Competition is good, but playing fair is essential, says Elite MMA founder, Frost Murphy

Sportsmen nurture a competitive spirit, however, one must play by the rules of the game in order to be a successful sportsman. Competitive Combat sports like Jiu Jitsu, Kickboxing and Mixed Martial Arts (MMA) need their fighters to claim their win aggressively in a caged ring. However, ‘While competition is good, playing fair is essential,’ says Frost Murphy, American Brazilian Jiu Jitsu Black Belt.

Partner of Elite MMA, in Houston, Texas, Frost says a holistic approach in martial arts is the key to gaining strength and mastering the art. Elite MMA as an organization has trained over 10,000 students and helped them transform their lives. Students, whether adults, children, or men/women, are taught to lead, by giving their 100% to accomplish proficiency in the martial arts form they choose, while playing equitably and with an empowering attitude.

For any form of sports, following the rule books is crucial, and can help the players to stay in the sport longer. Even if one is not competing professionally, it is important to play ethically and with full integrity.

Frost Murphy began training in Mixed Martial Arts in the year 1998 and transitioned to the role of an instructor at Elite MMA in 2007. Over the past few decades, Frost has participated in various local, state and world level competitions. Competing brings out the best in a martial artist, as training partners are often well-acquainted with each other’s moves, but when an absolute stranger strikes, one has to build a strategy in order to claim the victory. One has to overcome many fears and emerge strong after every competition. The core value of martial arts is not just to win, but to improve the art itself.

The students at Elite MMA are trained to be their healthier selves, gain confidence, and learn martial arts as a self-defence technique. From Muay Thai kickboxing to Brazilian Jiu Jitsu, students can enroll in the program that best suits their interest. These martial art forms teach prevention and self-empowerment to the participants.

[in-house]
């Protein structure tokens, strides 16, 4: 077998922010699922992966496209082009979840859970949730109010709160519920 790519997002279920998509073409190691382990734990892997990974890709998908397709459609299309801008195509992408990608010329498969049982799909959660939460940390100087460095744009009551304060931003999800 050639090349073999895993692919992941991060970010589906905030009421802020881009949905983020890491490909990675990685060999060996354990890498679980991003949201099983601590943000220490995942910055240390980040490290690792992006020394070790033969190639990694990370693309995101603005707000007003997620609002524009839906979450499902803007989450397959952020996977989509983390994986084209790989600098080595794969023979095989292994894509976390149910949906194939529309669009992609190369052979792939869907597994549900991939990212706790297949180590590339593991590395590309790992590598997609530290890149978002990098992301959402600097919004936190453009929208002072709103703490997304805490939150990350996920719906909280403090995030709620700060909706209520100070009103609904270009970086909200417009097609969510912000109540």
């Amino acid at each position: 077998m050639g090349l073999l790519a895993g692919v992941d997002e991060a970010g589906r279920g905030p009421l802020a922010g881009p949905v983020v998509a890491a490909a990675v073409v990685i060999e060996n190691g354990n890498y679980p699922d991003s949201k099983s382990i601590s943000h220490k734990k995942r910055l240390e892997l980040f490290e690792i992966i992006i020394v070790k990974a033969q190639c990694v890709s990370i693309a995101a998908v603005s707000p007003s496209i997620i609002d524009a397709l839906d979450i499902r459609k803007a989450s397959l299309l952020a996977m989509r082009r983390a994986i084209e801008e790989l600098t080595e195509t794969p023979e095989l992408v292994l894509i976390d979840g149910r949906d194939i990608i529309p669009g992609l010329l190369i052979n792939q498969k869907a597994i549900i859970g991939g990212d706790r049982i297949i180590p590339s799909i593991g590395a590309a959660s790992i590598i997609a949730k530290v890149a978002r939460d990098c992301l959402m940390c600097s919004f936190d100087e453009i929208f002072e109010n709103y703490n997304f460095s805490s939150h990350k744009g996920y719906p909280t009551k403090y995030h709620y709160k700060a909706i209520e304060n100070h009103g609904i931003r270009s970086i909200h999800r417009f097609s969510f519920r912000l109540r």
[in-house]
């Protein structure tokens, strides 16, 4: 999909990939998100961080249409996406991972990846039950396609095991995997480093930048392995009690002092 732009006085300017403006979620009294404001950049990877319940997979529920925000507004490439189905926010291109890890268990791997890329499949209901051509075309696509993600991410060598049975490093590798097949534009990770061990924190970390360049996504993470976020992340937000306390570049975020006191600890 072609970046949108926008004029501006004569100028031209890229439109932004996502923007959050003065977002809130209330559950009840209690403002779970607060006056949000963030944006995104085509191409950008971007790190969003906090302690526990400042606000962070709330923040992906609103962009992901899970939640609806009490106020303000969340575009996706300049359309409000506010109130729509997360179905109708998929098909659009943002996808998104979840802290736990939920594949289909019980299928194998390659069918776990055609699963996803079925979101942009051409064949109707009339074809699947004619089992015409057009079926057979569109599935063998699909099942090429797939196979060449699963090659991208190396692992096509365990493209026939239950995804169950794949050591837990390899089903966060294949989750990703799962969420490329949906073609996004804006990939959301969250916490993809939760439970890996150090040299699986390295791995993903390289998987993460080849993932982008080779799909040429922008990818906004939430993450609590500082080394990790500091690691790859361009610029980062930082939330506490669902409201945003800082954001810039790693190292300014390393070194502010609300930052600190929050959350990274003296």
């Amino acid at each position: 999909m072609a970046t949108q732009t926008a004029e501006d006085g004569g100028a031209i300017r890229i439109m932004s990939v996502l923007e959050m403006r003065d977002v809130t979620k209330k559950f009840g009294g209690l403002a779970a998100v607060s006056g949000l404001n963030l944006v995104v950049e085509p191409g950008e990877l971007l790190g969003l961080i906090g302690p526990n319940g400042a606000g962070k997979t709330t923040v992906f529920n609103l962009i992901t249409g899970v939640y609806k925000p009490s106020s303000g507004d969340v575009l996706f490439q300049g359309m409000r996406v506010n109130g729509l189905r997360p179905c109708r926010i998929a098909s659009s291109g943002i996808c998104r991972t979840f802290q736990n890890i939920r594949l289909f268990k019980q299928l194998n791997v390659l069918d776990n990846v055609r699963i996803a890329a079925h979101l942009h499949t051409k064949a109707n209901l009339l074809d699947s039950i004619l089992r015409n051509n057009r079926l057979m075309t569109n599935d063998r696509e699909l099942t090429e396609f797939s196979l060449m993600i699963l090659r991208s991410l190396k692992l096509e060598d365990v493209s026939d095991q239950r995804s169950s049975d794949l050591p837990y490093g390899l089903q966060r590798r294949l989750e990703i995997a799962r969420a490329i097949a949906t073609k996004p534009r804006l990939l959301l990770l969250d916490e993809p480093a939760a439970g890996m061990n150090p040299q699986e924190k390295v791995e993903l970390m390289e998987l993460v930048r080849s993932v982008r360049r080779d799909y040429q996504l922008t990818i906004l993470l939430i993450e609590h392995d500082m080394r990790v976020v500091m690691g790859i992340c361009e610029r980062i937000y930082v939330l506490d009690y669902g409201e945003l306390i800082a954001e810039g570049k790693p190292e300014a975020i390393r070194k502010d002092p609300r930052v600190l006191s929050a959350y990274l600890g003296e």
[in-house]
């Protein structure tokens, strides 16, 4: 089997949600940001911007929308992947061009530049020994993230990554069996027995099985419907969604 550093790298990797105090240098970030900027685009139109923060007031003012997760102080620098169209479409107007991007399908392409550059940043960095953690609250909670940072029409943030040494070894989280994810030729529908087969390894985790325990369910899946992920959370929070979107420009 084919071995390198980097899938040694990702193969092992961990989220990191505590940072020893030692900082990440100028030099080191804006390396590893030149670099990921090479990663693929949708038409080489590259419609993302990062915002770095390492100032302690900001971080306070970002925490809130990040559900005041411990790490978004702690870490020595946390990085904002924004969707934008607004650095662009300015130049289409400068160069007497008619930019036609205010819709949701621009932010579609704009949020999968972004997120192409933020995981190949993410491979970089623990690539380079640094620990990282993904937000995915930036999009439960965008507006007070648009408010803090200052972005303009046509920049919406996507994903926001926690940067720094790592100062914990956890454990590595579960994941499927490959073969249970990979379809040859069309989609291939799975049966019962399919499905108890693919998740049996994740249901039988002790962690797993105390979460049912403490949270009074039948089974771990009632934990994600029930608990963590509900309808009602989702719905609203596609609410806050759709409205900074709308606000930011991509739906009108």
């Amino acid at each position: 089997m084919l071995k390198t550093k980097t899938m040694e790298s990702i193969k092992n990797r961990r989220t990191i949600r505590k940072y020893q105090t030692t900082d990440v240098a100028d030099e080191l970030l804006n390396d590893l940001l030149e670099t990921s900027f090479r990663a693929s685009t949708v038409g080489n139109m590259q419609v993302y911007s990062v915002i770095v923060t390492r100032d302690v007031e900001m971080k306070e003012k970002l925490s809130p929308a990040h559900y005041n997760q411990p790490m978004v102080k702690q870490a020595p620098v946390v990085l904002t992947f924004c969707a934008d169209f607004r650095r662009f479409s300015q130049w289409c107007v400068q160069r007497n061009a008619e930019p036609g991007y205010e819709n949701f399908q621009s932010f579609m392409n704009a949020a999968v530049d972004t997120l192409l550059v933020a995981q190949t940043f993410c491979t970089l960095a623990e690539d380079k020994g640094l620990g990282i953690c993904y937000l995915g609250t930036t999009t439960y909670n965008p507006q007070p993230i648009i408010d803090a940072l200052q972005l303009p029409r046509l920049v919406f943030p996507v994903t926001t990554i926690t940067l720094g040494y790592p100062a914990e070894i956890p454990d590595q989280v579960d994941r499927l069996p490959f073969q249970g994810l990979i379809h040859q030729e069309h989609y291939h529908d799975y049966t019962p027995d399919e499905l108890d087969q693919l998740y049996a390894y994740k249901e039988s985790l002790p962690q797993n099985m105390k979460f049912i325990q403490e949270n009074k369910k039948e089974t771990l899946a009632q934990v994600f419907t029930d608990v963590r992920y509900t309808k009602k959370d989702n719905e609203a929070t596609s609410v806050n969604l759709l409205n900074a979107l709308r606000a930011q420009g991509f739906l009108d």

The 38-year-old MMA Instructor made his Professional debut in December 2011 at Legacy Fighting Championship 9. Frost had promised to donate his entire purse earnings to The HeartGift Foundation to save a child. Elite MMA has been at the core of various fund-raising efforts and events.

Frost Murphy is also a entrepreneur with successful ventures in the real estate, oil & gas, and fitness sectors. He is the Vice Chairman of the HeartGift Foundation and Chairman of the Mission Committee that supports children diagnosed with terminal heart defects in 34 countries across the globe. He’s also a member of the Governing Board of Directors at the Greater Houston Community Foundation (GHCF) that grants out nearly $200,000,000 every year through Donor Advised Funds.

Besides this, Frost is a member of the community board of ‘KickStart Kids’ a non-profit founded by the actor and philanthropist Chuck Norris. The campaign aims for character building in middle school and high school students through the application of Karate.